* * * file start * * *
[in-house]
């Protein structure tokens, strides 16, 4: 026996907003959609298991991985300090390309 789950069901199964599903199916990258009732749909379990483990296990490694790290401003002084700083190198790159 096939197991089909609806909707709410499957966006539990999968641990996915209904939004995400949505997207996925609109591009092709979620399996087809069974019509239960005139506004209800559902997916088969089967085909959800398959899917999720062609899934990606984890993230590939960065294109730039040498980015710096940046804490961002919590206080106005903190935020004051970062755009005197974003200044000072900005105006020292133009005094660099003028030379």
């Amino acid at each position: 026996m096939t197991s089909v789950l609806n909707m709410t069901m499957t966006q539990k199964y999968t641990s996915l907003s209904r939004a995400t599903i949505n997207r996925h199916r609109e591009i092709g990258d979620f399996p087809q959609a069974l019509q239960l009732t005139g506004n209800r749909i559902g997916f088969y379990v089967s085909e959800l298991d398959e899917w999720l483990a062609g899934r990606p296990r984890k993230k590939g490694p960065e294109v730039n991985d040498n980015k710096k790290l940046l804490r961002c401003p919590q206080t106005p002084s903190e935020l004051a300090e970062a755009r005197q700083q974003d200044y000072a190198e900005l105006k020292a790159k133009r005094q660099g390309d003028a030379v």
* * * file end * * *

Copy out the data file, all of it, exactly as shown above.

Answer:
[in-house]
């Protein structure tokens, strides 16, 4: 026996907003959609298991991985300090390309 789950069901199964599903199916990258009732749909379990483990296990490694790290401003002084700083190198790159 096939197991089909609806909707709410499957966006539990999968641990996915209904939004995400949505997207996925609109591009092709979620399996087809069974019509239960005139506004209800559902997916088969089967085909959800398959899917999720062609899934990606984890993230590939960065294109730039040498980015710096940046804490961002919590206080106005903190935020004051970062755009005197974003200044000072900005105006020292133009005094660099003028030379």
């Amino acid at each position: 026996m096939t197991s089909v789950l609806n909707m709410t069901m499957t966006q539990k199964y999968t641990s996915l907003s209904r939004a995400t599903i949505n997207r996925h199916r609109e591009i092709g990258d979620f399996p087809q959609a069974l019509q239960l009732t005139g506004n209800r749909i559902g997916f088969y379990v089967s085909e959800l298991d398959e899917w999720l483990a062609g899934r990606p296990r984890k993230k590939g490694p960065e294109v730039n991985d040498n980015k710096k790290l940046l804490r961002c401003p919590q206080t106005p002084s903190e935020l004051a300090e970062a755009r005197q700083q974003d200044y000072a190198e900005l105006k020292a790159k133009r005094q660099g390309d003028a030379v």